Delphi Corporation Case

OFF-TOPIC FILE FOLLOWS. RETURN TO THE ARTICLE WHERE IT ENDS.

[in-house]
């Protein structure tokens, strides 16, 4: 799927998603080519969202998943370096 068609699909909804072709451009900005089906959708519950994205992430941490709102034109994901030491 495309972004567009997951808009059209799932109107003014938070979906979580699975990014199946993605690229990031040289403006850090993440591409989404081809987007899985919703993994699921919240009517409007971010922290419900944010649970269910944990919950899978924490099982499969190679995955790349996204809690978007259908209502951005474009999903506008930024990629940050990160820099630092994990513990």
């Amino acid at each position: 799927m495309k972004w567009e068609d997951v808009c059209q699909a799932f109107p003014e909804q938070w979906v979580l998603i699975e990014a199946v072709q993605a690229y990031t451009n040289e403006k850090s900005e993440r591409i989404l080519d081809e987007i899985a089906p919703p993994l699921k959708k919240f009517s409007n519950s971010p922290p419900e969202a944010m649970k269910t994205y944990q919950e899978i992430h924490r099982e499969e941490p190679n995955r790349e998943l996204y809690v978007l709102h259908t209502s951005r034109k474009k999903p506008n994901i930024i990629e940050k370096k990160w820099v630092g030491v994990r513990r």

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Delphi Corporation began as a business unit within General Motors (GM) that eventually broke off in 1999 and pursued its own strategic path to grow its business and become more profitable. Delphi became a large global supplier of automotive parts for many large companies like Ford, Volkswagen, Nissan, Daimler Chrysler and Hyundai and managed to remain profitable for 2 years after the separation from GM, but expenses accumulated and profits wore away resulting in each following year recording another loss for Delphi. In 1999 when Delphi became independent, non-GM revenue only totaled approximately $6.9 billion versus $22.3 billion from just GM, compared to $15.4 billion from non-GM and $10.5 billion from GM in 2007 (Exhibit 1, 2). In the year 2005 Delphi incurred a loss of $2.357 billion, and it was crucial for Delphi to make a move to try and implement a plan of reorganization (POR) within their corporation and keep it going to avoid having to liquidate assets. In October 2005 Delphi Corporation filed voluntary petitions to declare Chapter 11 bankruptcy. Delphi was a Fortune 500 company at this time and the bankruptcy filing ranked at the 9th largest in US history. It was important for Delphi to file for bankruptcy rather than negotiate reorganization with their various claimants because of the protection a Chapter 11 filing provides. Under the Chapter 11 Bankruptcy code, a corporate entity that goes into bankruptcy is granted an automatic stay. An automatic stay provides the bankrupt company with protection as it halts any collection efforts of various claimants while management work on designing and effectively implementing a plan of reorganization (POR). This automatic stay period was important for Delphi, as they needed the protection time in order to make a POR. If they did not declare bankruptcy, but rather tried to negotiate with the claimants, they

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